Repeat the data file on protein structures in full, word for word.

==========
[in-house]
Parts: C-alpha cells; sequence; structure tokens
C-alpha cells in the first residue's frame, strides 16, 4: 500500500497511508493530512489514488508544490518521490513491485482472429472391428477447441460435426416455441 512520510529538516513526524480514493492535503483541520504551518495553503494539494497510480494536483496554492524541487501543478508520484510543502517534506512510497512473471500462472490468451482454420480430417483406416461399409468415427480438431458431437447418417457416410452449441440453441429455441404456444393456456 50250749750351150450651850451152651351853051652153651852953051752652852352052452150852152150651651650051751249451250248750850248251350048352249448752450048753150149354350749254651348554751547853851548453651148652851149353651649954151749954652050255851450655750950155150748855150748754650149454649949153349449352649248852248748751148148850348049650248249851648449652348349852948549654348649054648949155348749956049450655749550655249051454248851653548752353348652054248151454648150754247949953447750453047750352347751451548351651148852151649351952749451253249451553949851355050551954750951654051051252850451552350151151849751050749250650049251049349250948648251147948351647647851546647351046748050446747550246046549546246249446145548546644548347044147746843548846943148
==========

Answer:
[in-house]
Parts: C-alpha cells; sequence; structure tokens
C-alpha cells in the first residue's frame, strides 16, 4: 500500500497511508493530512489514488508544490518521490513491485482472429472391428477447441460435426416455441 512520510529538516513526524480514493492535503483541520504551518495553503494539494497510480494536483496554492524541487501543478508520484510543502517534506512510497512473471500462472490468451482454420480430417483406416461399409468415427480438431458431437447418417457416410452449441440453441429455441404456444393456456 50250749750351150450651850451152651351853051652153651852953051752652852352052452150852152150651651650051751249451250248750850248251350048352249448752450048753150149354350749254651348554751547853851548453651148652851149353651649954151749954652050255851450655750950155150748855150748754650149454649949153349449352649248852248748751148148850348049650248249851648449652348349852948549654348649054648949155348749956049450655749550655249051454248851653548752353348652054248151454648150754247949953447750453047750352347751451548351651148852151649351952749451253249451553949851355050551954750951654051051252850451552350151151849751050749250650049251049349250948648251147948351647647851546647351046748050446747550246046549546246249446145548546644548347044147746843548846943148